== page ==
Favorite highlights, part two

A few days ago, I shared some of my favorite highlights from the last two years and with this post, I’ll continue with bits that took my attention in the two years of e-reading. This time with more serious lines. I will skip the “With great power comes great responsibility” type of quotes as I am quite sure everyone read or heard these several times over.


I’ll start with J.D. Hallowell’s books, as I did last time. There is a part that is sorely missing from our world, especially among those with power. Something I see well in my country where many politicians can’t even see far enough to the next elections.

“We need to begin to start fostering the idea among the people that everyone is responsible to future generations for how they leave this world in their own time… We have to convince people to think ahead for generations, not just a few years. They have to realize that what they do now will affect their great-grandchildren.”

And when I’m at that, there was one more far too real thing about it…

“…the concept of fair play doesn’t usually work its way too far into either the military or politics, and this situation was all about both.”

Next two quotes will come for a piece of well-known classic work, Oscar Wilde’s Picture of Dorian Gray.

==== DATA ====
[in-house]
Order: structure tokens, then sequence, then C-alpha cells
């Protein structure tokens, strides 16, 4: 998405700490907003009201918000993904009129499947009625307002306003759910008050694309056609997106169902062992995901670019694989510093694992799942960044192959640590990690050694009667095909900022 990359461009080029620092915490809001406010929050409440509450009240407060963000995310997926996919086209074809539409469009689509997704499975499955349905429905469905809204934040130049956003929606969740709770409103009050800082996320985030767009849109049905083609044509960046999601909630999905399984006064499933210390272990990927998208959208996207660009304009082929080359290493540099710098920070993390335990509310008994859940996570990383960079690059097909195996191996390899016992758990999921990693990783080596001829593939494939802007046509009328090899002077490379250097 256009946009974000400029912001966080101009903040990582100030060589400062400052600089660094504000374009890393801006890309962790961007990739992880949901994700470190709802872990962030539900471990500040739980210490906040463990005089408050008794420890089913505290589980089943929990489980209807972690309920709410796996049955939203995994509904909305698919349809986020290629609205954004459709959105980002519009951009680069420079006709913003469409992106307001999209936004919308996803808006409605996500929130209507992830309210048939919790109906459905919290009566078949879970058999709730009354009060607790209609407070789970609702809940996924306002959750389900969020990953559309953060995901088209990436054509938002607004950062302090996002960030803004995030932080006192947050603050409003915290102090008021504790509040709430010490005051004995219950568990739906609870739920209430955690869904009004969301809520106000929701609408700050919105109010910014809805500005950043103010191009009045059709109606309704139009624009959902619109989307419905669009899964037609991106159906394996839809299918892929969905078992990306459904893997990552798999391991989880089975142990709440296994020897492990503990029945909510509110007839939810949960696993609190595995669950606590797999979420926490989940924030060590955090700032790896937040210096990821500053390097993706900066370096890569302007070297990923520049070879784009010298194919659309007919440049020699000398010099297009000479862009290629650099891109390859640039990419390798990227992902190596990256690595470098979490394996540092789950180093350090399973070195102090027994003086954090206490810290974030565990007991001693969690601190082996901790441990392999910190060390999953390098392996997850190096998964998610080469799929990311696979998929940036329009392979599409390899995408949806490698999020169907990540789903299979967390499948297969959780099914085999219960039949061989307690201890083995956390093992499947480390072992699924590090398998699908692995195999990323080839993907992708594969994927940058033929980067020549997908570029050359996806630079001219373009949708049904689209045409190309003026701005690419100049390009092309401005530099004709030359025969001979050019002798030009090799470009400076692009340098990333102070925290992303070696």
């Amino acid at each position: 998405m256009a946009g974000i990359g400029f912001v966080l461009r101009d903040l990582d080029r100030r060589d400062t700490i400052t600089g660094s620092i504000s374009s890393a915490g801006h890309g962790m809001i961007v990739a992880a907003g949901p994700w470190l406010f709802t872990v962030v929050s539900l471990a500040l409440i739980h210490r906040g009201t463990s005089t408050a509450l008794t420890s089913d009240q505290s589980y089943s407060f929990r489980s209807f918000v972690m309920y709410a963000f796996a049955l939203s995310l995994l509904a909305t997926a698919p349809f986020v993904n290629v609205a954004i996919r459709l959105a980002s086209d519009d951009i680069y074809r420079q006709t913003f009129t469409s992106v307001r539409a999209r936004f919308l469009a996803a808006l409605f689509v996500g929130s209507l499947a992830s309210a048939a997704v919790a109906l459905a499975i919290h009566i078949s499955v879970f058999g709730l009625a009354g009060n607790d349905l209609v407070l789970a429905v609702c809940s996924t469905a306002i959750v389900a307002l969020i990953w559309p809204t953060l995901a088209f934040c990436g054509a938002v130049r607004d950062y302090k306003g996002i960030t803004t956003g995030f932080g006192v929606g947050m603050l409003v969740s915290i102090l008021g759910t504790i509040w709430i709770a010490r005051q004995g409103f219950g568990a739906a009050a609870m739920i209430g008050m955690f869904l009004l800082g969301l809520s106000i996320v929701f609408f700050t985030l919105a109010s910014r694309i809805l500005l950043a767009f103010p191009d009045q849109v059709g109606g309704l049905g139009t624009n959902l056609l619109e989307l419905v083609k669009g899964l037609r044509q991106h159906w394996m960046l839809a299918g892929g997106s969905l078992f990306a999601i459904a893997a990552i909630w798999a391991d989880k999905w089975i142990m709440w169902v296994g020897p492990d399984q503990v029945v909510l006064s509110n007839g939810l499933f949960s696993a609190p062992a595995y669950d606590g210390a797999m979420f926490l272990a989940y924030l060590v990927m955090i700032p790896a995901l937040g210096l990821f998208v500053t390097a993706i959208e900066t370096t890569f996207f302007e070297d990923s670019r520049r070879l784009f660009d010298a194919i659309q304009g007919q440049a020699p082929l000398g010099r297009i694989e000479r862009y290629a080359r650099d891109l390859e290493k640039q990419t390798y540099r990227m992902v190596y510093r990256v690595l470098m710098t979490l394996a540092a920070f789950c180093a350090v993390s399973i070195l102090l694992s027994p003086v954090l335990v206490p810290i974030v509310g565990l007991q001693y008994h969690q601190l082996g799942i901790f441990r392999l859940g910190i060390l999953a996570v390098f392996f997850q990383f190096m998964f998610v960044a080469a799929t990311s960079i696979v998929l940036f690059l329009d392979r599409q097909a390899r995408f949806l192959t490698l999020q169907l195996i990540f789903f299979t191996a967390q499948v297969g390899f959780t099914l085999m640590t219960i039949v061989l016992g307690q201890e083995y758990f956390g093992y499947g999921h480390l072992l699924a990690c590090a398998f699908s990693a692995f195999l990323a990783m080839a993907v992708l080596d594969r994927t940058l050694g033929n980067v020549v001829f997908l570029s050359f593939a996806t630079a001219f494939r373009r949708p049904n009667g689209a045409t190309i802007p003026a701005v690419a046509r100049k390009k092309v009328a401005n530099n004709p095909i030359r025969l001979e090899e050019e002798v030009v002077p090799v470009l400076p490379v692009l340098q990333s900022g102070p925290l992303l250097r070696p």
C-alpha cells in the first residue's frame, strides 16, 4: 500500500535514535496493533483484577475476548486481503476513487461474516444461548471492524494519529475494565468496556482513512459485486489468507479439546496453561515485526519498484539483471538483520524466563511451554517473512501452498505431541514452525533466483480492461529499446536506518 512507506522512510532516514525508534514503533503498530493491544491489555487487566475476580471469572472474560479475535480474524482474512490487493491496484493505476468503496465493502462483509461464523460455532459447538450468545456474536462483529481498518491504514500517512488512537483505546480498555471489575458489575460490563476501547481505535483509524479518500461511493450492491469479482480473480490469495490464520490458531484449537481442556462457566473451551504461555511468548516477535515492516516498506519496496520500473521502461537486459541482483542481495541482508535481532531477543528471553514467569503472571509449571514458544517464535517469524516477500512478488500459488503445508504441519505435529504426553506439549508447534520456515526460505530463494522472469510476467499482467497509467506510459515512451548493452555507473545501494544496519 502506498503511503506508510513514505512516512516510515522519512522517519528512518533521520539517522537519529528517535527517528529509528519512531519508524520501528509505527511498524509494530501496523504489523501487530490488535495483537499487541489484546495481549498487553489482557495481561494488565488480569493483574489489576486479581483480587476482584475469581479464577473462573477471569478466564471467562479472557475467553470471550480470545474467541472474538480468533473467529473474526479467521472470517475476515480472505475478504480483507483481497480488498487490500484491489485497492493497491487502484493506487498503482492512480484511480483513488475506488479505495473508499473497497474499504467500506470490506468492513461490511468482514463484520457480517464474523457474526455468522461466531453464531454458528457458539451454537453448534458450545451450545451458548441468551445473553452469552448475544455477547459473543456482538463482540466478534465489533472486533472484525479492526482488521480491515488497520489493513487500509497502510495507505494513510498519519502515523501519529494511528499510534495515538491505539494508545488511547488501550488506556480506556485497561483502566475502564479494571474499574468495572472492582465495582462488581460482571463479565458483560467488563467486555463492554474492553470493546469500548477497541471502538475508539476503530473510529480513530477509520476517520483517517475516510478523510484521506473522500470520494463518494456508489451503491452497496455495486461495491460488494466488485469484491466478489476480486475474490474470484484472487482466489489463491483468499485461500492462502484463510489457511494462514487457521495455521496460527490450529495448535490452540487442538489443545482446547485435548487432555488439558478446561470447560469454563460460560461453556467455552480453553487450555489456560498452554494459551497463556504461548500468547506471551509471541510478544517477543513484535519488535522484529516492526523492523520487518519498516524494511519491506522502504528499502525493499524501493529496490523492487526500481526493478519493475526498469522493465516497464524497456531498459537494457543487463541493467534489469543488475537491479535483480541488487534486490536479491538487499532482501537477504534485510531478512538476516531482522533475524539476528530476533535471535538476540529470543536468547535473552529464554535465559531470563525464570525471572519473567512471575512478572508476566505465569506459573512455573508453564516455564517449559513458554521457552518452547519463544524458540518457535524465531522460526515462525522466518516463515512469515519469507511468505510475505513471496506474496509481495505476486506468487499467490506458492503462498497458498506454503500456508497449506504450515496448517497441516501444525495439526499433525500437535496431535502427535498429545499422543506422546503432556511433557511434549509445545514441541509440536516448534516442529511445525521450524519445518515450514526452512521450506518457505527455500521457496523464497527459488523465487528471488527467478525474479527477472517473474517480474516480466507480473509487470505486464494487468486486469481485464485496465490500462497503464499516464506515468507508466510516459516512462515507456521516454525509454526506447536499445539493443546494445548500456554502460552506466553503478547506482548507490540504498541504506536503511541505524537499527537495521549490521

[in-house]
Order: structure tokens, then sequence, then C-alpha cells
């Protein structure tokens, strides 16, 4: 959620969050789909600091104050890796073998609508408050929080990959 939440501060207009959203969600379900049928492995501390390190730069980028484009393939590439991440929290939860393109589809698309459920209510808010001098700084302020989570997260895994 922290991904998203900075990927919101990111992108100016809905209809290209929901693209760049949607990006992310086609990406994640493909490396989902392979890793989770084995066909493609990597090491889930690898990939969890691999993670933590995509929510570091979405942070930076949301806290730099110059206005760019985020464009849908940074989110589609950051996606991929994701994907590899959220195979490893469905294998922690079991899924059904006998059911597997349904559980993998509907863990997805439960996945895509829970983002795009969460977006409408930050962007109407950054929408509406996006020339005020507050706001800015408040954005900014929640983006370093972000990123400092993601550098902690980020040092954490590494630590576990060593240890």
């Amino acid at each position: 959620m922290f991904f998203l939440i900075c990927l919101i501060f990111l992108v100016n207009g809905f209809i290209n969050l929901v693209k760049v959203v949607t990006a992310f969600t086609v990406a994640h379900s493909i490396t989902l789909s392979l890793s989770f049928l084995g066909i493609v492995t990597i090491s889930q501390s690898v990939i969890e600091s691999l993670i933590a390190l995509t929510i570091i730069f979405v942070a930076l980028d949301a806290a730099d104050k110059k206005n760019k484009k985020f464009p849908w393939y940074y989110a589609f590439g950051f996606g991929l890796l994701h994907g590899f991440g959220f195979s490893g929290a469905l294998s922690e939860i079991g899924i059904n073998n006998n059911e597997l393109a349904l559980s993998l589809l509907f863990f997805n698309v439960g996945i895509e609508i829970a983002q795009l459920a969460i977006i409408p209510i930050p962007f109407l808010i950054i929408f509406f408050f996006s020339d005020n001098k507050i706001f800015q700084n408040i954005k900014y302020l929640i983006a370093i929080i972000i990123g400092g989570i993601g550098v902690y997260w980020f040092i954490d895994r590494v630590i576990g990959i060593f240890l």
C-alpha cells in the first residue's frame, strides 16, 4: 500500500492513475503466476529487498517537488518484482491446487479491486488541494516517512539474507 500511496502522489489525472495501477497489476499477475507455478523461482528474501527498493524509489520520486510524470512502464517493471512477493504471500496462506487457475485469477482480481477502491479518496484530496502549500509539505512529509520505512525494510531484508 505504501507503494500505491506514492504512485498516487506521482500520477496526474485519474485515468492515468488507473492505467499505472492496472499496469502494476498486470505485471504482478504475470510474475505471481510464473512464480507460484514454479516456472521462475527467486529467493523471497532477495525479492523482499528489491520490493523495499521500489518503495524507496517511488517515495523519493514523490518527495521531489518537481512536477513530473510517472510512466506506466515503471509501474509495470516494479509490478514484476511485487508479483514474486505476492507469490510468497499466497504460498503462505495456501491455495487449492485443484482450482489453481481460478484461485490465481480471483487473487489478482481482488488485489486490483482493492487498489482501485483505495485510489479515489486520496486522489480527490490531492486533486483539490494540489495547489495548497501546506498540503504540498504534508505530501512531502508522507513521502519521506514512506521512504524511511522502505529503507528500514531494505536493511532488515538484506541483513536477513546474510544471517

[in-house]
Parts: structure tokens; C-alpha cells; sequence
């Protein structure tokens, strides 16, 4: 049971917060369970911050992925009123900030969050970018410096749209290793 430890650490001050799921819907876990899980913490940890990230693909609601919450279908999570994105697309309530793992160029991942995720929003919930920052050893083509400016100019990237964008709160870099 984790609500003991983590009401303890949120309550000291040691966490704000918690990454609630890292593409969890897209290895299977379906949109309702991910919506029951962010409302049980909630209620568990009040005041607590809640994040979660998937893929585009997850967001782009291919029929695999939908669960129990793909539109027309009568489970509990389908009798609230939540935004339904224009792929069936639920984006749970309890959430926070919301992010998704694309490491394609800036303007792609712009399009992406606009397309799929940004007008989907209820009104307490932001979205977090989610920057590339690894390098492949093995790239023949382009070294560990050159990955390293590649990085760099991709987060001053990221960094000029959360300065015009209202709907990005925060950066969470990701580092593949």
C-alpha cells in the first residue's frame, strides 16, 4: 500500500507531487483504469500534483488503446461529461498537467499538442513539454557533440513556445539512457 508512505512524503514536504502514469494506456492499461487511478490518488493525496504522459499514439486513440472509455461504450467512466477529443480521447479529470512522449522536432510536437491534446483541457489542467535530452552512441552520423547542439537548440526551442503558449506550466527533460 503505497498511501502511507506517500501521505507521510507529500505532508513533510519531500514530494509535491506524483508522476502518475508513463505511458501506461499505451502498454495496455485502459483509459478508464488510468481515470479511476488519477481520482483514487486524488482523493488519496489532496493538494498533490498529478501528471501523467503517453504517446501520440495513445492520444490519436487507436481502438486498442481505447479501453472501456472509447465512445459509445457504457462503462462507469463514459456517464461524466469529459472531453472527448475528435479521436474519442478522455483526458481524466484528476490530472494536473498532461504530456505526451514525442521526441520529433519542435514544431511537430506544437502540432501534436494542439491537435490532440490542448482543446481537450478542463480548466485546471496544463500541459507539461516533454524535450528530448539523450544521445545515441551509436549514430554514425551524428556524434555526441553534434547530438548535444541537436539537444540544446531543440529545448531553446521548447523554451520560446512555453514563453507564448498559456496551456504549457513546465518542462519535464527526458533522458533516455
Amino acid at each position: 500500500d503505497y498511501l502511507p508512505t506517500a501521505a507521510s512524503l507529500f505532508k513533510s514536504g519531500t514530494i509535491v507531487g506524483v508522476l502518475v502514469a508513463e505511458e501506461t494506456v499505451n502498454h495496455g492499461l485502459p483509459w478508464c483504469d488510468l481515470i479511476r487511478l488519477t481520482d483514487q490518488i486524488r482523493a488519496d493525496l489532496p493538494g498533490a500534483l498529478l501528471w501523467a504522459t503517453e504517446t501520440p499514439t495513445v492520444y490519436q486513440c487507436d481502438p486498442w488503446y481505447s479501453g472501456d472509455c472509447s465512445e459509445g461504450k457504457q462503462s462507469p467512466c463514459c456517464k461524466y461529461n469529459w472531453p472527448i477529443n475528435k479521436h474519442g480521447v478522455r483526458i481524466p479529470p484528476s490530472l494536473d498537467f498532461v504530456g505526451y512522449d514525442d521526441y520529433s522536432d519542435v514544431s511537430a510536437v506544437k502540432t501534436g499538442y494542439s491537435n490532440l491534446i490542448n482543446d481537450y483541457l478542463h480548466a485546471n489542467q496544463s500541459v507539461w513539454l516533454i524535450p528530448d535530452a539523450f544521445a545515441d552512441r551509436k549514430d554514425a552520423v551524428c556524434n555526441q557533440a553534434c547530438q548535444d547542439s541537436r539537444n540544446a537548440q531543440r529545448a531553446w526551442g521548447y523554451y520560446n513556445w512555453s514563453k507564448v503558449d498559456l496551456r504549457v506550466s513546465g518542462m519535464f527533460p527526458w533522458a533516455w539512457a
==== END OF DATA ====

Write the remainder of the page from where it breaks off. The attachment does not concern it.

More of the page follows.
Our weakest motives were those of whose nature we were conscious. It often happened that when we thought we were experimenting on others we were really experimenting on ourselves.


When we blame ourselves, we feel that no one else has a right to blame us. It is the confession, not the priest, that gives us absolution.

As for the second, I could not agree more. I’m not religious, but I know well enough about it from the times I was visiting psychologist frequently.


And something from D.K. Holmberg about the price of power…

“You say that as if there is something terrible about searching for power, but power by itself is not dangerous. It’s what one does with it that makes it deadly.”


“There’s a price to power, Endric. It’s the same with all things. The question you must ask is whether you’re willing to pay it.”

Paradox of the two quotes? Said by someone seen as power-hungry. Well, I guess he knew about it firsthand.


There are always two ways to say something. Quote from Daniel Ford’s Paladin trilogy, which I’ll most likely re-read by the end of summer before the third book comes out and will post my comments about it.

“It is a rule of leading people, Gideon. You may be confused, or afraid, or overwhelmed, or all three—those who depend on you must never see it. Or, as the Old Baron once put it to me, you absolutely cannot be pissing your pants when your men are expecting orders.”


And something from David Dalglish, to show that harsh changes are… well, harsh.

“Imagine knowing something, knowing it so well that it is burned deep into your gut. You’d question your own name before you questioned this. And then…one day…the whole world changes, and you know nothing.”


And for the last one this time, the revolving doors of nature’s balance will most likely hit humanity in the face, as H.G. Wells knew…

“Humanity had been strong, energetic, and intelligent, and had used all its abundant vitality to alter the conditions under which it lived. And now came the reaction of the altered conditions.”


That’s it for the second part. I might make a third with some favorite lines that don’t fit the previous two groups, I might not…

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